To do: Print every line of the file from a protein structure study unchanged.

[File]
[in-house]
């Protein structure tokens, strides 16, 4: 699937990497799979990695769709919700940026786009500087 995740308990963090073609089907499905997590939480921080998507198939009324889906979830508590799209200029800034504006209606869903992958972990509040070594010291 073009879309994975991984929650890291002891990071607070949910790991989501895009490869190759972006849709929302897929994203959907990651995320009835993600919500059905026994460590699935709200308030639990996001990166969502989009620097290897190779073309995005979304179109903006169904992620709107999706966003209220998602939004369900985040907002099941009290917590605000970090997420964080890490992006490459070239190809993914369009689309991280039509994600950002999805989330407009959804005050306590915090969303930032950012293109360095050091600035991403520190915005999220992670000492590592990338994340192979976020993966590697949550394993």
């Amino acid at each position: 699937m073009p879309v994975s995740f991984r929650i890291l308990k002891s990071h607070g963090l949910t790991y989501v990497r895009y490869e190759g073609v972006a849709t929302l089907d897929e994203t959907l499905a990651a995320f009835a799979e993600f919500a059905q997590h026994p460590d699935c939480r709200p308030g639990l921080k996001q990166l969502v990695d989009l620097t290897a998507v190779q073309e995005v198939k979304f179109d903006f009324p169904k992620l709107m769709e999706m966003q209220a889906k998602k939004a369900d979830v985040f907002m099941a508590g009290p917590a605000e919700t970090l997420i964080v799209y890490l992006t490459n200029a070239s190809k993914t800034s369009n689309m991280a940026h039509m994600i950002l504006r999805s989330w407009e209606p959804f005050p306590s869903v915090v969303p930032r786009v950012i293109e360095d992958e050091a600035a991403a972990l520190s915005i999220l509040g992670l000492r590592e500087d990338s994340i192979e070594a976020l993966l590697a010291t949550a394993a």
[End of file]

[in-house]
């Protein structure tokens, strides 16, 4: 699937990497799979990695769709919700940026786009500087 995740308990963090073609089907499905997590939480921080998507198939009324889906979830508590799209200029800034504006209606869903992958972990509040070594010291 073009879309994975991984929650890291002891990071607070949910790991989501895009490869190759972006849709929302897929994203959907990651995320009835993600919500059905026994460590699935709200308030639990996001990166969502989009620097290897190779073309995005979304179109903006169904992620709107999706966003209220998602939004369900985040907002099941009290917590605000970090997420964080890490992006490459070239190809993914369009689309991280039509994600950002999805989330407009959804005050306590915090969303930032950012293109360095050091600035991403520190915005999220992670000492590592990338994340192979976020993966590697949550394993």
């Amino acid at each position: 699937m073009p879309v994975s995740f991984r929650i890291l308990k002891s990071h607070g963090l949910t790991y989501v990497r895009y490869e190759g073609v972006a849709t929302l089907d897929e994203t959907l499905a990651a995320f009835a799979e993600f919500a059905q997590h026994p460590d699935c939480r709200p308030g639990l921080k996001q990166l969502v990695d989009l620097t290897a998507v190779q073309e995005v198939k979304f179109d903006f009324p169904k992620l709107m769709e999706m966003q209220a889906k998602k939004a369900d979830v985040f907002m099941a508590g009290p917590a605000e919700t970090l997420i964080v799209y890490l992006t490459n200029a070239s190809k993914t800034s369009n689309m991280a940026h039509m994600i950002l504006r999805s989330w407009e209606p959804f005050p306590s869903v915090v969303p930032r786009v950012i293109e360095d992958e050091a600035a991403a972990l520190s915005i999220l509040g992670l000492r590592e500087d990338s994340i192979e070594a976020l993966l590697a010291t949550a394993a």